Guantanamo lawyers want to photograph scars of waterboarded Sept. 11 'mastermind'
By CAROL ROSENBERG | The Miami Herald | Published: October 25, 2013
GUANTANAMO BAY NAVY BASE, Cuba -- A U.S. Marine defending alleged 9/11 mastermind Khalid Sheik Mohammed asked a military judge Friday to let lawyers photograph scars on the ankles and wrists of the man who U.S. agents waterboarded 183 times.
Marine Maj. Derek Poteet sought a court order to collect the photos as evidence on the same day that he and other Sept. 11 defense lawyers revealed they wrote President Barack Obama seeking declassification of the CIA program that snatched, interrogated and secretly locked up their clients for years in secret “black site” prisons.
Defense lawyers argue that what the CIA did to the men, from 2002-2006, should be made public at the death-penalty tribunal, which the prosecution proposed on Friday should start with selection of a military jury in January 2015.
The current classification restrictions of the so-called Rendition, Detention and Interrogation program “only facilitate further concealment of war crimes committed by agents of our government,” they wrote.
The letter was signed by nine U.S. military and four civilian lawyers, all paid by the Pentagon to defend the five men accused of orchestrating the Sept. 11, 2001 hijackings that killed nearly 3,000 people in New York, the Pentagon and Pennsylvania.
The plea to the commander in chief capped four days of pretrial hearings that focused on allegations of torture by the CIA.
And Poteet cast the photography request as a bid to collect proof.
At issue in the photography motion was not if, but who would take the photos “to preserve evidence in this case.”
Prosecutor Jeffrey Groharing argued the photos should be taken by Combat Camera, an elite photography unit of American troops whose website boasts that soldiers they take photos for the Secretary of Defense for use in both “public affairs’ and “information warfare.”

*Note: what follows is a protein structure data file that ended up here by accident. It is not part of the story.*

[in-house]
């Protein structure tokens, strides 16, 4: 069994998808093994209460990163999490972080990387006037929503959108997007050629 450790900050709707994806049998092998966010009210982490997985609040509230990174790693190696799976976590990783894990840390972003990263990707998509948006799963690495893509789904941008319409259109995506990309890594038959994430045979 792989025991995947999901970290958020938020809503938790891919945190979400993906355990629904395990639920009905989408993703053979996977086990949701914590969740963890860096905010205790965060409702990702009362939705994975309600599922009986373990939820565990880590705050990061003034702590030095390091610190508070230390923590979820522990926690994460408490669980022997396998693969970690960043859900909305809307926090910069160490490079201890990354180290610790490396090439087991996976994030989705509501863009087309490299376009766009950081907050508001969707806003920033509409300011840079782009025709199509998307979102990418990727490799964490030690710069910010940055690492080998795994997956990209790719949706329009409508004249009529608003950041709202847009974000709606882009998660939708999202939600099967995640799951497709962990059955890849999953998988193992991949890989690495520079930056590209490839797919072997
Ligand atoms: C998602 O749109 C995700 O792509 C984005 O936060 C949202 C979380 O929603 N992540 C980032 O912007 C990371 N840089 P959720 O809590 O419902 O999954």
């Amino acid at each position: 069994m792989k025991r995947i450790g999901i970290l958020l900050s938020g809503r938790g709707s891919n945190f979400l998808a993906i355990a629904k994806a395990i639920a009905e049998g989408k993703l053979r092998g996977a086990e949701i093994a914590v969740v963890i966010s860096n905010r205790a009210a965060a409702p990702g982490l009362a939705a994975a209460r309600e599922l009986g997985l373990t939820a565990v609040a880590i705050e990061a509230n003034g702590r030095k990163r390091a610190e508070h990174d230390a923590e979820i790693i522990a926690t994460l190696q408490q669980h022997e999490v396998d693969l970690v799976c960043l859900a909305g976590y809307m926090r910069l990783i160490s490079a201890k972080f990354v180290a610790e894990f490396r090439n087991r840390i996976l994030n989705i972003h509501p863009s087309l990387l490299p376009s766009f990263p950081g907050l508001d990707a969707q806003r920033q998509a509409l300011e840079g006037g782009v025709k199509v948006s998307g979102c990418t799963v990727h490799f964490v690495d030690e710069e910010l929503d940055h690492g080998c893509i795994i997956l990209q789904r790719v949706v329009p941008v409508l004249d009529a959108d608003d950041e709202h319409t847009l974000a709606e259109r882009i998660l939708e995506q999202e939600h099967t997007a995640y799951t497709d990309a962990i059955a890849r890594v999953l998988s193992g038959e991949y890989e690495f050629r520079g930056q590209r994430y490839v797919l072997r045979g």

Poteet argued that team members should make the photos and subject them to a security review, while his client, Mohammed, listened nearby attired as a self-styled warrior for Islam. He wore a mostly green camouflage jacket draped with a white headscarf atop a white gown, his beard dyed rusty red.
Cheryl Bormann, defense lawyer for co-defendant Walid bin Attash, similarly asked to have a team member photograph something on her client, a Yemeni man whose lawyers says he was likewise tortured in CIA custody. Bin Attash, who lost a leg before Sept. 11 in a battle in Afghanistan, was sporting a camouflage jacket in desert colors not the Woodland pattern favored by Mohammed.
Prosecutors don’t concede the U.S. tortured the men, who got to Guantánamo in 2006, three and four years after they were captured in Pakistan and held in different secret sites around the world out of reach of the International Committee of the Red Cross. Instead, Groharing argued that given a Defense Department restriction on the dissemination of detainee photos, the special Pentagon unit should photograph and maintain them.
The 9/11 case judge, Army Col. James Pohl, did not rule on the request. But it emerged in court arguments that a day earlier the judge allowed the military and civilian defense lawyers to pose for Combat Camera with their clients.
Defense lawyers said they took the group photos to take abroad and vouch for the attorney-client relationship as they do investigations and preparations for the death-penalty trials of the five men accused of hatching the 9/11 plot or training, funding and making travel arrangements for the 19 terrorist hijackers.
On Jan. 11, 2002, Combat Camera photographers took some of Guantánamo’s most infamous photos — images of the first 20 captives, clad in orange jumpsuits, shackled and on their knees inside a chain-linked-fence enclosure hours after their arrival at this remote base in southeast Cuba.